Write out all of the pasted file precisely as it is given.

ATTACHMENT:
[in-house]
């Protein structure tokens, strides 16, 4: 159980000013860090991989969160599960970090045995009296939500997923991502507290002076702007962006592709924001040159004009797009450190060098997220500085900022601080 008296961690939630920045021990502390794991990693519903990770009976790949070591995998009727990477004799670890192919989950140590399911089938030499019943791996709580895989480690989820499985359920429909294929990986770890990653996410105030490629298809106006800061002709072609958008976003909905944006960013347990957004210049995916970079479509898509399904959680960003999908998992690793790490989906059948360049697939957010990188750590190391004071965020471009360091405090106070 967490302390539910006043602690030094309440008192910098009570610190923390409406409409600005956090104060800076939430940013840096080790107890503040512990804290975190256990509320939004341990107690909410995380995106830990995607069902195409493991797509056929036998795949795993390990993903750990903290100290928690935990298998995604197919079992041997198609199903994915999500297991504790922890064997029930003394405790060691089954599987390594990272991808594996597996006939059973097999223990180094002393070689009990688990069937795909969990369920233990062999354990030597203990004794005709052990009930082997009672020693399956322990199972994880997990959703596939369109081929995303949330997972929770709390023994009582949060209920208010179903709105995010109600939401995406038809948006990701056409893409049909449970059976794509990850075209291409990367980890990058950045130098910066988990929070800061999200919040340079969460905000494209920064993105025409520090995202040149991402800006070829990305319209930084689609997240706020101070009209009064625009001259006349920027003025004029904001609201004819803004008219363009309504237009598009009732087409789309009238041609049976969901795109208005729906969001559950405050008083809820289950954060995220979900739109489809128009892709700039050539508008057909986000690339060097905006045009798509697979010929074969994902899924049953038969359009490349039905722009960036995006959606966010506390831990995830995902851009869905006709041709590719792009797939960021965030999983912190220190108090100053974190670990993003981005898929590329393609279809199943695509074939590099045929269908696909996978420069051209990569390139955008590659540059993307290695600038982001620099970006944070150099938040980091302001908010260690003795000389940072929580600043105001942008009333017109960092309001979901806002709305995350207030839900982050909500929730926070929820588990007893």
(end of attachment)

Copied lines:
[in-house]
């Protein structure tokens, strides 16, 4: 159980000013860090991989969160599960970090045995009296939500997923991502507290002076702007962006592709924001040159004009797009450190060098997220500085900022601080 008296961690939630920045021990502390794991990693519903990770009976790949070591995998009727990477004799670890192919989950140590399911089938030499019943791996709580895989480690989820499985359920429909294929990986770890990653996410105030490629298809106006800061002709072609958008976003909905944006960013347990957004210049995916970079479509898509399904959680960003999908998992690793790490989906059948360049697939957010990188750590190391004071965020471009360091405090106070 967490302390539910006043602690030094309440008192910098009570610190923390409406409409600005956090104060800076939430940013840096080790107890503040512990804290975190256990509320939004341990107690909410995380995106830990995607069902195409493991797509056929036998795949795993390990993903750990903290100290928690935990298998995604197919079992041997198609199903994915999500297991504790922890064997029930003394405790060691089954599987390594990272991808594996597996006939059973097999223990180094002393070689009990688990069937795909969990369920233990062999354990030597203990004794005709052990009930082997009672020693399956322990199972994880997990959703596939369109081929995303949330997972929770709390023994009582949060209920208010179903709105995010109600939401995406038809948006990701056409893409049909449970059976794509990850075209291409990367980890990058950045130098910066988990929070800061999200919040340079969460905000494209920064993105025409520090995202040149991402800006070829990305319209930084689609997240706020101070009209009064625009001259006349920027003025004029904001609201004819803004008219363009309504237009598009009732087409789309009238041609049976969901795109208005729906969001559950405050008083809820289950954060995220979900739109489809128009892709700039050539508008057909986000690339060097905006045009798509697979010929074969994902899924049953038969359009490349039905722009960036995006959606966010506390831990995830995902851009869905006709041709590719792009797939960021965030999983912190220190108090100053974190670990993003981005898929590329393609279809199943695509074939590099045929269908696909996978420069051209990569390139955008590659540059993307290695600038982001620099970006944070150099938040980091302001908010260690003795000389940072929580600043105001942008009333017109960092309001979901806002709305995350207030839900982050909500929730926070929820588990007893």